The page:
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._ Filenames Droplet
Authored by: Joshua on Feb 19, '02 06:57:39PM

I have the same problem with my new HipZip Mp3 Player.
So I have realized a little droplet with Applescript that delete all ._ files and then eject the disk.
Using this Droplet is very easy: you just have to drag the ._ "infected" disk on the Droplet.

Here is the code:

on open cdisk
set disco to name of (info for cdisk)
do shell script "rm /Volumes/" & disco & "/._*"
end try
tell application "Finder" to eject cdisk
end open

A ready-to-use Droplet is available here:

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._ Filenames Droplet
Authored by: LaRoche02 on Apr 20, '02 07:57:35PM

Wow, I'm really glad I found this thread. I've been having problems using my mp3 jukebox with OSX for this reason. My problem is, the droplet doesn't seem to work. I think it is only deleting the res forks in the root directory, when I have a hiearchy of /artists/albums/files.mp3. How can I vary the script to look for res forks in all of the directories?


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._ Filenames Droplet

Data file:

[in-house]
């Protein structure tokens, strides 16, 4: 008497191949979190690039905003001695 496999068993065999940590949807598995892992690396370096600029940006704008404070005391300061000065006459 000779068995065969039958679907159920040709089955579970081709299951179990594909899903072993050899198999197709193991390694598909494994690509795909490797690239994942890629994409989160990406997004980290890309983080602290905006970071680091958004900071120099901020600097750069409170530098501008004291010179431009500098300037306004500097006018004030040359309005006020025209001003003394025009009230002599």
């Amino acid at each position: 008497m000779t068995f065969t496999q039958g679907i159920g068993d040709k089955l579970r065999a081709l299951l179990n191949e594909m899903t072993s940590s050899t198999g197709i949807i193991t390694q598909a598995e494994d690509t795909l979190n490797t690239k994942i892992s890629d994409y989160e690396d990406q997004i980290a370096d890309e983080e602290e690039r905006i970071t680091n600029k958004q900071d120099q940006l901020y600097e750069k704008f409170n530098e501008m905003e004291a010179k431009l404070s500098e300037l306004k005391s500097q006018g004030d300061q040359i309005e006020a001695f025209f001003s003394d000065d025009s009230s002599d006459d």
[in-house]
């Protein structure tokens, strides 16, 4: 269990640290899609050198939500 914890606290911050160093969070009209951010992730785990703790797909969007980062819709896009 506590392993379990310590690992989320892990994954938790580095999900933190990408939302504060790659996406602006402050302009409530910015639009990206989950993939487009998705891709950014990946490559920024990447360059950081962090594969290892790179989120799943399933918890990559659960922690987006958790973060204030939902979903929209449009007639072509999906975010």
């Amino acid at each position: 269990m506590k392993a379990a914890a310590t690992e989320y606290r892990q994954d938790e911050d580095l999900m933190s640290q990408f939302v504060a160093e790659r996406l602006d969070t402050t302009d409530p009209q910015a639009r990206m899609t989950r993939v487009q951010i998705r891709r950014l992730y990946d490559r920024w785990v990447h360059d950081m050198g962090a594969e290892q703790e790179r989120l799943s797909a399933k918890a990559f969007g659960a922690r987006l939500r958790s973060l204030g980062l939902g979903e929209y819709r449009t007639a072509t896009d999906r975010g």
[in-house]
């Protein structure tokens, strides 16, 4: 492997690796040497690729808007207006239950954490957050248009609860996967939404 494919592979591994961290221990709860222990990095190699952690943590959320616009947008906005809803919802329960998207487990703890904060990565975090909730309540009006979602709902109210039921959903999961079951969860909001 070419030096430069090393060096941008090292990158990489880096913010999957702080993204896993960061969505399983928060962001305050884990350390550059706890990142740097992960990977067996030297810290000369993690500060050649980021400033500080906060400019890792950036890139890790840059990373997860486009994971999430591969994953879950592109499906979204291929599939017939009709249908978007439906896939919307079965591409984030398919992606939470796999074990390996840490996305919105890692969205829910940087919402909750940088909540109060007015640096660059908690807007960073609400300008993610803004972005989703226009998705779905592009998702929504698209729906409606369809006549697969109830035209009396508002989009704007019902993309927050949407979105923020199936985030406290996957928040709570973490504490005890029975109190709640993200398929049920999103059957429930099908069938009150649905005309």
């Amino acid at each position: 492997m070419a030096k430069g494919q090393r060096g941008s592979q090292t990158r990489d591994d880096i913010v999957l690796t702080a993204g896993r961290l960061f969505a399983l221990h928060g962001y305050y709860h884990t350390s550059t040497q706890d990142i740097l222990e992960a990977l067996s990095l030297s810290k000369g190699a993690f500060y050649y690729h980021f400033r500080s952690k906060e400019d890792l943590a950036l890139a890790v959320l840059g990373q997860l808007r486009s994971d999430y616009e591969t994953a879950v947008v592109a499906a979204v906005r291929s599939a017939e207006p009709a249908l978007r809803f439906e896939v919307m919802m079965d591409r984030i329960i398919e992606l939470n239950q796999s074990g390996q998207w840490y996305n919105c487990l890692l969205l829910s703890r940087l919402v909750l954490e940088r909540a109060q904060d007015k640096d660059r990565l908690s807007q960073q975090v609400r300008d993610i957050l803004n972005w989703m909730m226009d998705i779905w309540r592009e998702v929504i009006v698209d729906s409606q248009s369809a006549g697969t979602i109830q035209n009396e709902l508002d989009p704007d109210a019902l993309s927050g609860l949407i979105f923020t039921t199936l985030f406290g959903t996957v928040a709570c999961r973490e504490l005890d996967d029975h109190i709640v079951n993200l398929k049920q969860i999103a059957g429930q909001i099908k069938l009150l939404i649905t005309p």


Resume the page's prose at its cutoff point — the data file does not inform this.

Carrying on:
Authored by: serversurfer on Apr 20, '02 11:54:12PM
Just change the 'do shell script' line to read
do shell script "rm -rf /Volumes/" & disco & "/._*"
This will cause the rm command to recurse through directories looking for files that start with '._' The -r flag means recurse and the -f (force) flag means remove the file even if they are not 'writable' and ignore non-existent files. (Obviously, non-existent files aren't a issue ion this case, but we want to kill all the ._'s even if they aren't writable.)

The Surfer

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._ Filenames Droplet
Authored by: fracai on Jun 23, '05 03:34:07PM

-r doesn't really mean search recursively. what it does mean is if a folder matches then that folder and it's contents should be removed

in order to actually recurse you'd want to use something like:

find ./ -iname "._*" -exec rm -rf -- {} \;

this will find anything that starts with ._ and remove it, folders and files.

i am jack's amusing sig file

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